Anybody who has a warm spot in their heart for the music, the bands and the ethos of that era MUST add this DVD to their collection.
Great film! "Never had such a good time in my life before".
The highlight for me was a baby Bob Weir (rhythm guitarist for the Dead) chewing out a hippie for condoning violence against the Canadian police:
"I talked to some of those guys, and those cops were BOSS!"
He then went on to explain that one policeman had been injured so badly that he was in the hospital with a metal plate in his head because his skull had been fractured. Weir said the policeman didn't deserve that because he was only doing his job, and that the people who wanted the festival to be free were wrong because the musicians needed to make a living.
People never understood that real hippies were not violent/political, and they didn't hate the police. The Haight Ashbury freaks got on well with the police, and there really weren't any problems until (get this) the "hippies" without jobs moved into the neighborhood.
This film was a real joy, and it proves to the general public a couple of things:
1. Hippie folk were not lazy. They were capable of extremely hard work. 2. Janis Joplin was a lot of fun, regardless of what the people in my hometown in Texas say. 3. Jerry Garcia simply wasn't built for EVER drinking alcohol. 4. That was one helluva train trip!
There is nothing more to add to the other commentaries: all you want at this end of the almost perfect documentary is MORE MUSIC!! Indeed I could see the same technique used by Pennebaker, and the same groove as in "Woodstock", but this is the closest you'll ever get in these modern times to a recreation of the flower-power atmosphere!! Today we have no more Janis, no more Jerry, and the whole world just feels empty without them, now even more than before, thanks to this movie. JANIS just steals the show every time she appears in the film, but there are many other people with memorable lines and comments, so in the whole it's an amazing feast for the eyes and ears! GO AND SEE IT
I live in Winnipeg and unfortunately missed FESTIVAL EXPRESS when it
rolled through back in 1970. I opted instead to go to Winnipeg's other
huge ticket that summer - Manpop - which featured Led Zeppelin, Iron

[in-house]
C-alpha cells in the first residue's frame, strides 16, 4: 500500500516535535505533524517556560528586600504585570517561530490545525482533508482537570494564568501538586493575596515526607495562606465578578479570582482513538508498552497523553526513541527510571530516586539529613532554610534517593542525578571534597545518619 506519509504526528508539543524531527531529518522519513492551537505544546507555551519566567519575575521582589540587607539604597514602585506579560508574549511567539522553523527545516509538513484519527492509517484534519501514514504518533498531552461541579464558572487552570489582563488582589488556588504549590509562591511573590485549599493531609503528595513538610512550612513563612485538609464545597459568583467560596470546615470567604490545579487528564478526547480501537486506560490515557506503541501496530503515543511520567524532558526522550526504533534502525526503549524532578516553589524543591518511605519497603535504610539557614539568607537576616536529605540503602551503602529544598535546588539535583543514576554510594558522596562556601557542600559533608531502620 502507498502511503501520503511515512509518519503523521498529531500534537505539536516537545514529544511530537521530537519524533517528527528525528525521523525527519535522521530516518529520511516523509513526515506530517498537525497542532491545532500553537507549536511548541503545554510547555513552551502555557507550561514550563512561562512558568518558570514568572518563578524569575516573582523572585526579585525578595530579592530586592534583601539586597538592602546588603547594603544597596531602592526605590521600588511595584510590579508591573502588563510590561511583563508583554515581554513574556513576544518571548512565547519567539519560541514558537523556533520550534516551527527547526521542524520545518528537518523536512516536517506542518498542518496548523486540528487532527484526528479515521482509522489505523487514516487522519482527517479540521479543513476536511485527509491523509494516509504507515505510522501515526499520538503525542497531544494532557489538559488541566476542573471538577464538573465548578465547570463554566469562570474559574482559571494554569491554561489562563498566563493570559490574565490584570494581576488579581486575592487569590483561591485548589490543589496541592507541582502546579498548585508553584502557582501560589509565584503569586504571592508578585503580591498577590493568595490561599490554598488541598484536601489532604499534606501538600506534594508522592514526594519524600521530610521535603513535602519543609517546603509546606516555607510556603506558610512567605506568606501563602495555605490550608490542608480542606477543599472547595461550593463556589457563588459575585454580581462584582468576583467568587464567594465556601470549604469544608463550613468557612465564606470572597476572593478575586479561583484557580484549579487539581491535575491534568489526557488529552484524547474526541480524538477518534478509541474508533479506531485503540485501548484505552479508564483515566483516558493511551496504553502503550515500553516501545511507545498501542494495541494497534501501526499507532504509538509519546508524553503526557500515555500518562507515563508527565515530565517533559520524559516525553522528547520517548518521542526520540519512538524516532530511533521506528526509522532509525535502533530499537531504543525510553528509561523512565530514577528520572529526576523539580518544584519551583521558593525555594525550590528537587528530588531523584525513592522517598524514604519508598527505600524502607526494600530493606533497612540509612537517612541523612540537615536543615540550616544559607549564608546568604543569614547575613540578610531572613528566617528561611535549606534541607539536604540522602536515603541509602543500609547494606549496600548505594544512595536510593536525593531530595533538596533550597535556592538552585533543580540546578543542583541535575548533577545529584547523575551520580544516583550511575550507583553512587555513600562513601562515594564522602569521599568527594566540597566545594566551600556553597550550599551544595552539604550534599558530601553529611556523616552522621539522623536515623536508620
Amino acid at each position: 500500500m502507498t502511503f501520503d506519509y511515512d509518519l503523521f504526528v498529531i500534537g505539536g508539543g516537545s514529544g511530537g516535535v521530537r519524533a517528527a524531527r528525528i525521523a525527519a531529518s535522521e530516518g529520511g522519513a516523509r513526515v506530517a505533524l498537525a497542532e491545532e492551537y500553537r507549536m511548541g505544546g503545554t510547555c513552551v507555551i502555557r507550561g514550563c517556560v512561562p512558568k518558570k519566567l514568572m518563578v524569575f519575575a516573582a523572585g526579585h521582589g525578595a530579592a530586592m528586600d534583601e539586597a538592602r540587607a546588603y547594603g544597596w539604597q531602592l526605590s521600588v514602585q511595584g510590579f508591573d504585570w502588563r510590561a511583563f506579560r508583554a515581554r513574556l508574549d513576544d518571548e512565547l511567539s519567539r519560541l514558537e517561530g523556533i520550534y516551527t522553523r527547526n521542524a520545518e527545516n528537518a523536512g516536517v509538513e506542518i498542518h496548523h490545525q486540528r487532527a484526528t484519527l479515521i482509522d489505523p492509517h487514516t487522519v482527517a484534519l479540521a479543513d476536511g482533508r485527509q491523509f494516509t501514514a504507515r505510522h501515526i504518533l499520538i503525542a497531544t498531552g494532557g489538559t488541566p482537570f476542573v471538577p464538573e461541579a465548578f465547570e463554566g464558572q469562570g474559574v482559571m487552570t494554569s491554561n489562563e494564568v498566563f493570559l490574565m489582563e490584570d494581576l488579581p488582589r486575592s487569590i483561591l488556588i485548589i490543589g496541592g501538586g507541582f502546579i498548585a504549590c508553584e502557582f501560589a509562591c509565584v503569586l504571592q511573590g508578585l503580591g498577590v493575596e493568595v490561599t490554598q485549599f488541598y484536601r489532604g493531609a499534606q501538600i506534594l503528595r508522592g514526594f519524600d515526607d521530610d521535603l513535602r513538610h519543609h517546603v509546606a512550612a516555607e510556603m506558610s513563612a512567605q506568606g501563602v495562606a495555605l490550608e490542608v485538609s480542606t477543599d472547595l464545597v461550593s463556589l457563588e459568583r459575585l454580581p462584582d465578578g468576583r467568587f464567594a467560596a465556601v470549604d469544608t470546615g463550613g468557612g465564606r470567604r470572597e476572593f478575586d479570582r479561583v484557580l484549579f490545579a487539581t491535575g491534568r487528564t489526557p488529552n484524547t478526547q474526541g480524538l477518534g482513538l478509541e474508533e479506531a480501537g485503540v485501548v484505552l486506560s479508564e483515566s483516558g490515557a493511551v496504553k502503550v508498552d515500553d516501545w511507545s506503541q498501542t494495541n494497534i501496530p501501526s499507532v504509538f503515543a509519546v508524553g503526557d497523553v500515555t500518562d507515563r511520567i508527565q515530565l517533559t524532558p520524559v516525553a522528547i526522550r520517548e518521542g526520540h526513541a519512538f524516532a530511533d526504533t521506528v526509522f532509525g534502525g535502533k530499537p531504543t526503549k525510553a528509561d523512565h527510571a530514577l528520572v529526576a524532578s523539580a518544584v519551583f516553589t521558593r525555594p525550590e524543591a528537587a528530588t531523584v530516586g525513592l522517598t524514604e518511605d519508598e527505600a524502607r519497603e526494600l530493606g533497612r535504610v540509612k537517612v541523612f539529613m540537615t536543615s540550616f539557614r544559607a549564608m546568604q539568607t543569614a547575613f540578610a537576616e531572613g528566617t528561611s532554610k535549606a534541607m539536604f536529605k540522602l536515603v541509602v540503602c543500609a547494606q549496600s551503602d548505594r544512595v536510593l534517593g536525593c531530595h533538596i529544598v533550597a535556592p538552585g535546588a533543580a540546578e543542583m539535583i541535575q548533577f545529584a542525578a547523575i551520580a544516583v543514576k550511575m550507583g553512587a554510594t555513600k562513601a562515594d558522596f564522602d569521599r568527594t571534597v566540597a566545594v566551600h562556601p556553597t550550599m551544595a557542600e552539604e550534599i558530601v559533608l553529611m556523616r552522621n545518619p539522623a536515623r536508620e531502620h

Butterfly and the Youngbloods as headliners. I've always remembered
Festival Express as a golden opportunity missed - but being only
sixteen years old with limited funds - I was forced to live with the
consequences of a tough choice.
Seeing the film "Festival Express" isn't quite like being there in person, but it's the next best thing! For young folks who weren't even born in 1970, it's a chance to see Janis Joplin, the Grateful Dead, the Band, the Fly Burrito Bros, Buddy Guy, Ian & Sylvia, et al... in their prime and find out what the buzz was all about. Janis and Jerry Garcia are in particularly great voice. Janis gives a gut wrenchingly poignant performance, particularly during "Cry Baby". I'm not sure what brought the tears to my eyes, her greatness or the knowledge that she would leave us just a few short months after that performance (followed later by the tragic death's of the Dead's drummer "Pigpen" & guitarist/singer Jerry Garcia and the Band's piano player Richard Manuel & bassist Rick Danko)
The concert footage of Janis and the Dead alone justify the film's admission price. My biggest gripe was that there should have been far more concert footage included. However, a local newspaper writeup mentioned that much of the concert footage was non-usable (bad sound, out of focus cameras, sound/no pix, pix/no sound....). It was so bad apparently - the fact that anything remotely resembling a cohesive film was wrought from the mounds of botched footage was nothing short of minor miracle! Don't get me wrong - the behind the scenes footage of the band partying and jamming stand on their own merit. Jerry Garcia pops up jamming on stage and off with everyone from Ian & Sylvia and the Great Speckled Bird (on stage in Calgary) to the Band's Rick Danko (on the train along with Janis - quite schwacked - hilarious!) Shots of protesters bitching about "the pigs" and high admissions prices (Fourteen dollars - how outrageous!)are also good for a chuckle and help capture the flavour of the period.
"Festival Express'" split screen camera techniques, the documentary style narrative and band lineups are bound to invite comparisons to the movie "Woodstock." I believe the camera techniques and documentary style are intended to help recapture the time period and mood rather than to ripoff "Woodstock." Further, neither Janis', the Dead's nor the Band's Woodstock performances made it into the original "Woodstock" movie. The experience of trucking a load of monstrously talented - notoriously hard partying rock n'rollers across Canada in a train with a well stocked bar, guitar amps, and a drum kit while the cameras rolled is singularly unique in the annals of rock n'roll - so is this film! Check it out!!
I wasn't stoned, drunk or trippin' but I had a great time watching this
flashback to 1970. The Dead, Janis, The Band all had very good
performances. Buddy Guy and his band were probably the only black guys
If you like the music go see this movie. If you like history go see this movie. This was Woodstock plus one year! Janis died a few months later.
Peace Love and Rock & Roll!!!!!!!!!!!!!
Canada what a trip!
Toronto to Calgary I wonder if they remember any of it?